From an Islamic perspective, the main causes of mental illnesses are usually the distancing from Allah, the influence of supernatural forces, and the poor development of schemas or our worldview. Allah informs us about it in the Quran:
“And whoever turns away from My remembrance – indeed, he will have a depressed life, and We will gather him on the Day of Resurrection blind.”
Weak faith and the lack of understanding of stressful life events increase the risk to become effected by jinns, whispering of Satan, or magic – as well as developing mental illness. Islamically, the purpose of emotional and/or cognitive distresses is exactly that of physical illnesses; they might be tests from Allah, or expiation for our sins; maybe they’re punishments that serve as a wake up call to remember Allah and turn back to Him.
What do Muslim Counselors/Psychologists Do?
Even though you are aware of all these facts, you might be still unable to understand your feelings or thoughts, where do they come from, and you’re clueless how to form a plan to become a happy, harmonic individual again. You might lack certain key skills and techniques, an ideal environment, or supporting individuals that would assist you to overcome your difficulties. That’s the time when you might consider reaching out to those who are experts in the field of emotions and human mind.
Islamic psychology acknowledges that humans are spiritual beings; thus, Muslim counselors or psychologists will combine their research-based knowledge about human nature with the teachings of Islam during the session(s). A counselor acts as a reminder, a peer, or a friend who applies the Prophet’s (PBUH) statement:
“The religion is good advice [naseeha].” [Bukhari & Muslim]
Counselors advise for people to fulfill their potential, facilitate behavior and experimental change from a spiritual, psychological, and intellectual perspective; they empower people to make their decisions and teach them concepts that enable them to develop; they intervene in order to shift human functioning back into the range of psychological health.
It’s important to keep in mind, though, that counselors aren’t Islamic scholars; they look at cases from a psychological and not a halal-haram perspective. In case of a marital dispute, for instance, they try to find out the root of the problem, help the couple understand and respect each other’s opinion while equipping them with communication, problem-solving, and other helpful skills. They, however, can’t solve legal issues related to extramarital affairs or child custody. Muslim counselors certainly possess Islamic knowledge to a certain extent, but, in most cases, they’re not authorized to give legal fatwas. Consequently, professional counselors work with scholars hand in hand to assist clients in the most comprehensible way.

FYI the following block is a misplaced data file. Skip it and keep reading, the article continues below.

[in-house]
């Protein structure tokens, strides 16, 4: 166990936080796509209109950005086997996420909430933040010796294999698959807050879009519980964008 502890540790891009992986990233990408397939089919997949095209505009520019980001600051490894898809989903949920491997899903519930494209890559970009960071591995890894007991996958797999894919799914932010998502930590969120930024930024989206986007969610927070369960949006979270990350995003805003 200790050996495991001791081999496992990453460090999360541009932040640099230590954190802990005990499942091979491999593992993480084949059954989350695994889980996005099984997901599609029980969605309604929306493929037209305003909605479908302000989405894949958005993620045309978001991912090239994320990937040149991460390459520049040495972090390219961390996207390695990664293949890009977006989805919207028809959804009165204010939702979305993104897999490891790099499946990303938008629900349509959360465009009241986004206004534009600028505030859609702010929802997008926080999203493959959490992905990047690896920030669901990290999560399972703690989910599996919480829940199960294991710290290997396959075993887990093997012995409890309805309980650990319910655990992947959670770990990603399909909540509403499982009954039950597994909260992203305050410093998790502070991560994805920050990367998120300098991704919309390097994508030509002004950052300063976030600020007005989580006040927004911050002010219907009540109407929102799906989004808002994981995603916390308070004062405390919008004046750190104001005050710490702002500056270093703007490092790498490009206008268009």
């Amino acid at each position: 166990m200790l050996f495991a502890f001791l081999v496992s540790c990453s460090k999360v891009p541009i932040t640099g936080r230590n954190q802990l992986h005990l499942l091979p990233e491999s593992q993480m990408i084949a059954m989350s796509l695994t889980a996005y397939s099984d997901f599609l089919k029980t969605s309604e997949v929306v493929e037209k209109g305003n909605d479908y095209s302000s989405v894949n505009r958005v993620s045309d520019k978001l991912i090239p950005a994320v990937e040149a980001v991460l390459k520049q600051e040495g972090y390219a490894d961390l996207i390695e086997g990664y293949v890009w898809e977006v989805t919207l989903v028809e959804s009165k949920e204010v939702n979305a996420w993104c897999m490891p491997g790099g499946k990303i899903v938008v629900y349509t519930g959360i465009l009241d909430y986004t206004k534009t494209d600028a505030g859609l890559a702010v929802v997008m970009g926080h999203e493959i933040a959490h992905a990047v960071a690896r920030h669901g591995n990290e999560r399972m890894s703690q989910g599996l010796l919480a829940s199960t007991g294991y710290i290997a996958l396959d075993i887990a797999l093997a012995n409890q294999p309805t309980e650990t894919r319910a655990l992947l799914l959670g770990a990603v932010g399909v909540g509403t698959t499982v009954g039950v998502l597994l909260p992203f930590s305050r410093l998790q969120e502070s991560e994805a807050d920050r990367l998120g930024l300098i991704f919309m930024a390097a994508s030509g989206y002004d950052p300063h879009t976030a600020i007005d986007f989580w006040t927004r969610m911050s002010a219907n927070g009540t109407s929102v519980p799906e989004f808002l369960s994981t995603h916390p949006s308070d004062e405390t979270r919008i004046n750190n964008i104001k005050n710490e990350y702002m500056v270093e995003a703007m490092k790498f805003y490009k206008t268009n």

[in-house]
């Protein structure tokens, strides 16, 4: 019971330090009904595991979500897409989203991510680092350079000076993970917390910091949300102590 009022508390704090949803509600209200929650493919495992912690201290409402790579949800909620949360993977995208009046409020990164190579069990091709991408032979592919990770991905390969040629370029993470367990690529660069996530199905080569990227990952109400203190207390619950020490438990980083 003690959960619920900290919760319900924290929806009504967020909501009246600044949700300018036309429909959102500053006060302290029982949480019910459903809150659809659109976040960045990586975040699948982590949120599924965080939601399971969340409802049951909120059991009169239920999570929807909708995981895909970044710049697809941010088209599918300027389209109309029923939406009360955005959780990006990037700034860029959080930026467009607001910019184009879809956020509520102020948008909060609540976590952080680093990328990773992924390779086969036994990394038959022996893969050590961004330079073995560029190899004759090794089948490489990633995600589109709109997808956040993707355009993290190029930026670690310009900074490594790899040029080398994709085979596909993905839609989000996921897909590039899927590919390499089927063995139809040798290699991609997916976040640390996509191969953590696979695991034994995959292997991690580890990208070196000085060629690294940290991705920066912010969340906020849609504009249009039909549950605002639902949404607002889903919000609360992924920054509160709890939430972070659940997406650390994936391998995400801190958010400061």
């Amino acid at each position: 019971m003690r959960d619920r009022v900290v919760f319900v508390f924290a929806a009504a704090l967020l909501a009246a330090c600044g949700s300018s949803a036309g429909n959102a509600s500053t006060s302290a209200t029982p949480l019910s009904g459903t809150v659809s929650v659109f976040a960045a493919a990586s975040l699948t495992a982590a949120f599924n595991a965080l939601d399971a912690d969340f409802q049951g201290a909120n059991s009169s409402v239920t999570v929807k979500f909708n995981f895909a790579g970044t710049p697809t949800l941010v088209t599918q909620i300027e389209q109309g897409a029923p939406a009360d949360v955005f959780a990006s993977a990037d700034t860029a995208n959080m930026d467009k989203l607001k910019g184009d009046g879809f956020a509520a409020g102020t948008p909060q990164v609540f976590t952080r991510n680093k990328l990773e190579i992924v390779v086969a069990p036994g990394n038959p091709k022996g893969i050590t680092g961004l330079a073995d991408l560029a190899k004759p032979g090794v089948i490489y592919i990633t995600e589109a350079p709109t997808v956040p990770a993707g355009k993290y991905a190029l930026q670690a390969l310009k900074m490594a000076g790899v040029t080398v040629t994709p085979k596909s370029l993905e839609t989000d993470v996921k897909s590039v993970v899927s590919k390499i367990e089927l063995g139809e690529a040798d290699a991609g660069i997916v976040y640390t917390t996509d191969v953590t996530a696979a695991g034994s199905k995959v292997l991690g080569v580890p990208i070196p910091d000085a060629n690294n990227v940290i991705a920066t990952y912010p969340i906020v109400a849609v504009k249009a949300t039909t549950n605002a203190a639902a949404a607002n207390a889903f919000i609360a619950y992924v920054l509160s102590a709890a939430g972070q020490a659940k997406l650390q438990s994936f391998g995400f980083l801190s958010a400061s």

Best Option: Spirituality Integrated Psychotherapies
Integrating religion and spirituality into psychotherapy (like the popular Cognitive-Behavioral Therapy) is actually one of the most effective ways to assist faithful Muslims as our beautiful religion is full of tools to heal as well as protect ourselves from psychological issues. Allah says in the Quran:
“O mankind, there has to come to you instruction from your Lord and healing for what is in the breasts and guidance and mercy for the believers.”(Quran 10:57)
In fact, even Western researchers found positive association between spirituality and psychological well-being. Spirituality positively affects life, marital satisfaction, ability to cope with crisis, illness and stress.
Spiritual people (those who live out their religious rituals with firm belief and sincere intention) are happier and more optimistic; they find their meaning in life easier, have a stable personality, and usually enjoy higher social support. They are less likely to suffer from depression, anxiety, suicide, criminal behavior, and addiction that are, in large part, products of the Western lifestyle and its individualistic society.
In summary, psychology is a very broad and rapidly developing field of science which offers so much insight to humans about themselves the world and its aspects which influence their thoughts, emotions, and behavior. Muslim psychologists and counselors use this empirical knowledge, combining with Allah’s revelation and teachings, to equip clients with practical tools for times of life crisis, to offer explanation to their sufferings, and to provide them with a new perspective about themselves or their situations.
Allah says in the Quran:
“To ask those who know, if you don’t know” [21:7 and 16:43]
Therefore, Muslims should never shy away from seeking such help in times of need.
First published: February 2017